With that in mind, GRACE is offering a parent book study of The Tech-Wise Family: Everyday Steps for Putting Technology in Its Proper Place by Andy Crouch, the executive editor of Christianity Today and author of several books. Click here to watch a book trailer. Crouch writes in the introduction, “This book is about much more than just social media, or even screens. It’s about how to live as full, flourishing human beings.”
Crouch discusses the implications of technology, and the importance for families to consider technology in relation to questions like, How do we want to be as a family? How does our use of technology help move us closer or further away from that goal? This book is insightful, and will provide for excellent discussion and consideration for how we manage technology in our daily lives and homes.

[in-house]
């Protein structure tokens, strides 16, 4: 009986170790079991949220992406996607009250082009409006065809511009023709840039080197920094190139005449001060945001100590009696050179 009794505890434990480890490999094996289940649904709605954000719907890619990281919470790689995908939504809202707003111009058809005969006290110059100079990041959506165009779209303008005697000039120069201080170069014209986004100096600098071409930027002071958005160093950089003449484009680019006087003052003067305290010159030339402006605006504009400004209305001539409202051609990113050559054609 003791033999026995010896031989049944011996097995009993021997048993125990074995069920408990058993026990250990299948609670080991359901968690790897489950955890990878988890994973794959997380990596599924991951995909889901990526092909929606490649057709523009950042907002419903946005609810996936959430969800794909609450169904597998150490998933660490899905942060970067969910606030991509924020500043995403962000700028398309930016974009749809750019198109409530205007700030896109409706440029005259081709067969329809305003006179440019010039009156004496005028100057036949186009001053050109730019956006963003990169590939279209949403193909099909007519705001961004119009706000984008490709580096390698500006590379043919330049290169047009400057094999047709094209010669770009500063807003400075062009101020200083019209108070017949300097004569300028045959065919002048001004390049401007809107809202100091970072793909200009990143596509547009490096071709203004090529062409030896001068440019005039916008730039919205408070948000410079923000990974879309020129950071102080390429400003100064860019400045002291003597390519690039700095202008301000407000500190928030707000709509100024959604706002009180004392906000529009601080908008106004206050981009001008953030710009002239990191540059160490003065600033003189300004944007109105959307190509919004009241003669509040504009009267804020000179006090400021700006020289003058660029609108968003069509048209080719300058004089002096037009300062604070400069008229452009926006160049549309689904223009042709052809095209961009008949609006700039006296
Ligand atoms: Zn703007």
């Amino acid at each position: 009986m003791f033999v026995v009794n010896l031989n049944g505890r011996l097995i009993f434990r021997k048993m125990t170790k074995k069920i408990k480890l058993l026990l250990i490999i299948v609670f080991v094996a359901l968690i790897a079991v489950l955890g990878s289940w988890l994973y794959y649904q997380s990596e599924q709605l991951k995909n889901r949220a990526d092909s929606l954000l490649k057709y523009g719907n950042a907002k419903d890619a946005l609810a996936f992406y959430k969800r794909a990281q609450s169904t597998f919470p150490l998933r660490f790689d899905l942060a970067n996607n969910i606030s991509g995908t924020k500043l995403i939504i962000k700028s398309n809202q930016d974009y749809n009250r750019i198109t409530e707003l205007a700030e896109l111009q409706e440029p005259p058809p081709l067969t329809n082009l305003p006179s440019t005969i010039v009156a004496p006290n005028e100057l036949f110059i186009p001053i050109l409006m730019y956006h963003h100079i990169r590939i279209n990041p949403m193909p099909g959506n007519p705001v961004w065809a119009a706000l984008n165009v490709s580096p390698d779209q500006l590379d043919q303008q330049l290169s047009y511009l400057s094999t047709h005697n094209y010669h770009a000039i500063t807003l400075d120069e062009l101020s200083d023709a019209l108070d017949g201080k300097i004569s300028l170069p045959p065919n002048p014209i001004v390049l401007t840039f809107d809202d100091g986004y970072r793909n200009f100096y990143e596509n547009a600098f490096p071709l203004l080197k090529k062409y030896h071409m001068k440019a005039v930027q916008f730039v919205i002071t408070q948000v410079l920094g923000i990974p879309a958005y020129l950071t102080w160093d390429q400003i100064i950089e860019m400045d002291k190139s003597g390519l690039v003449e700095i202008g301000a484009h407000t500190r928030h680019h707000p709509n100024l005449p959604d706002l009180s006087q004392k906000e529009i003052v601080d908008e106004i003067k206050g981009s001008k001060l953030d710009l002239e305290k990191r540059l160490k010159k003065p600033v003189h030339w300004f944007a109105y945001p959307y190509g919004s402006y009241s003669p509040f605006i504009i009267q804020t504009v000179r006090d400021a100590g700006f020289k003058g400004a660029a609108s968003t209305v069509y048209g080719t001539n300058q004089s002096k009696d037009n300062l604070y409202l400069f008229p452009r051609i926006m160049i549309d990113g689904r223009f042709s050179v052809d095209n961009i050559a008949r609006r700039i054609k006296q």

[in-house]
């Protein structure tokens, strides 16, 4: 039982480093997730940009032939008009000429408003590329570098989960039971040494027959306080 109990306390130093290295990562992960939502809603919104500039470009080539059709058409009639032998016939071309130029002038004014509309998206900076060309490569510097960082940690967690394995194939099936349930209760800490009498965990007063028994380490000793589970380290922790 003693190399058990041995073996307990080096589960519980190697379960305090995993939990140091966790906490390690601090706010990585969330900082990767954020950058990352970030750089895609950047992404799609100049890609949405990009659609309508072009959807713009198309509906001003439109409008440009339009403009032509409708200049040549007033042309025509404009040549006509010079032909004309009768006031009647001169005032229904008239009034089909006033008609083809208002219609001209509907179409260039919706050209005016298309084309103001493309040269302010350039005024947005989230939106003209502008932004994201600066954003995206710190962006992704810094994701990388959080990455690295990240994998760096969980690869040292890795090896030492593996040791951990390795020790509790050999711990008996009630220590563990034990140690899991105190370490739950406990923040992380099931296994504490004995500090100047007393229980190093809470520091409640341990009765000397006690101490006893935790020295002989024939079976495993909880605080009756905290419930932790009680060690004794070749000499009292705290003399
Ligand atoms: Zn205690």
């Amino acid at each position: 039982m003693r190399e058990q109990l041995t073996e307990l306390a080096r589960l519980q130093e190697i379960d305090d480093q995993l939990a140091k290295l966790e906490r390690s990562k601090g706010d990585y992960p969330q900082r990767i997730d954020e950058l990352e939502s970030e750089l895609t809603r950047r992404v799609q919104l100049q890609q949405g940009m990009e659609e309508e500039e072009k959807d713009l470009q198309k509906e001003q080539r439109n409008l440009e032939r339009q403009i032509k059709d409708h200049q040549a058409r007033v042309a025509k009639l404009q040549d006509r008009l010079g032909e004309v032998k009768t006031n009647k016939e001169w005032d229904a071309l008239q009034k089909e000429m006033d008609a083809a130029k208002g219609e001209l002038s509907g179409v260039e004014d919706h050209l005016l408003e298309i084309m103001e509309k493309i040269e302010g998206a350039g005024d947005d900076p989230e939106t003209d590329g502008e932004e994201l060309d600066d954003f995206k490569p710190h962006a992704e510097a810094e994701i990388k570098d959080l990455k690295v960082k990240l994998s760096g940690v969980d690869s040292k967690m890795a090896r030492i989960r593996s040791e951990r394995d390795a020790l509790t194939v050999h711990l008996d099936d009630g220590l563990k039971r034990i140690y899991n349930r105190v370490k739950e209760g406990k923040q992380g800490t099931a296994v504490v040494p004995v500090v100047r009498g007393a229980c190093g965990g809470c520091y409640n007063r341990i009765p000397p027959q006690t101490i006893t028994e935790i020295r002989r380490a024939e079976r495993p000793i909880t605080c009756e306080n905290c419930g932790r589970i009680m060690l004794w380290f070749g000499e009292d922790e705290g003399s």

We plan to meet for book talks from 8:30 AM until 10:00 AM on the following dates:
Thursday, October 5
Monday, October 16
Monday, October 30
The three meetings will be led by Eric Bradley and Julia Taylor and will take place at Hope Community Church. We will establish a room for the sessions once we find out how many individuals register for the study. So that we can adequately plan space, please sign up to attend.
The book is available at every major online vendor, Barnes and Noble, or Christian bookstore.
In this second part of the series on Giving at GRACE, we will unpack where our Annual Fund dollars have come from in the past and how we would like to change the composition going forward.
Between 2010 and 2016, a variety of annual fund “events” have been held including several golf tournaments, a couple of black-tie dinners and, more recently, the Boosterthon fun and color runs. All of these events share a “give to get” structure that requires a significant portion of the funds raised to underwrite the event giveaways. As a result, participation in these events supported both GRACE and the organization that we partnered with in providing the event.